#include <unistd.h>int truncate(const char *path, off_t length);
The truncate() function causes the regular file named by path to have a size of length bytes.
The ftruncate() function causes the regular file referenced by fildes to have a size of length bytes.
The effect of ftruncate() and truncate() on other types of files is unspecified. If the file previously was larger than length, the extra data is lost. If it was previously shorter than length, bytes between the old and new lengths are read as zeroes. With ftruncate(), the file must be open for writing; for truncate(), the process must have write permission for the file.
If the request would cause the file size to exceed the soft file size limit for the process, the request will fail and the implementation will generate the
signal for the process.
These functions do not modify the file offset for any open file descriptions associated with the file. On successful completion, if the file size is changed, these functions will mark for update the st_ctime and st_mtime fields of the file, and if the file is a regular file, the S_ISUID and S_ISGID bits of the file mode may be cleared.
Upon successful completion, ftruncate() and truncate() return 0. Otherwise, -1 is returned and errno is set to indicate the error.
The ftruncate() and truncate() functions will fail if:
A signal was caught during execution.
The length argument was less than 0.
The length argument was greater than the maximum file size.
An I/O error occurred while reading from or writing to a file system.
The truncate() function will fail if:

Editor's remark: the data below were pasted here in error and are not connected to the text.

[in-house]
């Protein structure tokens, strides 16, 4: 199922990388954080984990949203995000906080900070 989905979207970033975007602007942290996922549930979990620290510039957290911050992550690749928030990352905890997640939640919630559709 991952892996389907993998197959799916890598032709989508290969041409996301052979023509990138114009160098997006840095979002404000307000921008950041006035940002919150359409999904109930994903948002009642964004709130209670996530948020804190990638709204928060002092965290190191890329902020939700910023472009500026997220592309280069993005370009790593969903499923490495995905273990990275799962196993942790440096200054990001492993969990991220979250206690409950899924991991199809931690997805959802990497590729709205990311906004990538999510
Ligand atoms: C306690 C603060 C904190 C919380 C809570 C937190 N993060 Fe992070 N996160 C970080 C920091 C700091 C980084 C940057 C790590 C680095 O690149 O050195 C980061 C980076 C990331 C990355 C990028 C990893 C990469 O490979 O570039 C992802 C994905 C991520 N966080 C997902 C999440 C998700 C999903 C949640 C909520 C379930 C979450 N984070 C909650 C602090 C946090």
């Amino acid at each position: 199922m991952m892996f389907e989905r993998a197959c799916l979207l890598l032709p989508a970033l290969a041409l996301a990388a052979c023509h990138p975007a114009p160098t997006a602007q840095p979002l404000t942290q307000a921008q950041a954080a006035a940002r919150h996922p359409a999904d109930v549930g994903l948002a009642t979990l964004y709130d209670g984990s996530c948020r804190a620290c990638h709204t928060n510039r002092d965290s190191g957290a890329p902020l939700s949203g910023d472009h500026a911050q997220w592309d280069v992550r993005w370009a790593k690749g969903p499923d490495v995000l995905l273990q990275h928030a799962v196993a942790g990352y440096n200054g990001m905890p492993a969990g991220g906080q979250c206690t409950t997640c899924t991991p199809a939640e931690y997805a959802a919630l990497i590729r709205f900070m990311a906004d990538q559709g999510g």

A component of the path prefix denies search permission, or write permission is denied on the file.
The path argument points outside the process' allocated address space.
The path argument is not an ordinary file.
The named file is a directory.
Too many symbolic links were encountered in resolving path.
The maximum number of file descriptors available to the process has been reached.
The length of the specified pathname exceeds PATH_MAX bytes, or the length of a component of the pathname exceeds NAME_MAX bytes.
A component of path does not name an existing file or path is an empty string.
Additional space could not be allocated for the system file table.
A component of the path prefix of path is not a directory.
The path argument points to a remote machine and the link to that machine is no longer active.
The named file resides on a read-only file system.
The ftruncate() function will fail if:
The file exists, mandatory file/record locking is set, and there are outstanding record locks on the file (see chmod(2)).
The fildes argument is not a file descriptor open for writing.
The file is a regular file and length is greater than the offset maximum established in the open file description associated with fildes.
The fildes argument references a file that was opened without write permission.
The fildes argument does not correspond to an ordinary file.
The fildes argument points to a remote machine and the link to that machine is no longer active.
The truncate() function may fail if:
Pathname resolution of a symbolic link produced an intermediate result whose
The truncate() and ftruncate() functions have transitional interfaces for 64-bit file offsets. See lf64(5).
See attributes(5) for descriptions of the following attributes:
|ATTRIBUTE TYPE||ATTRIBUTE VALUE|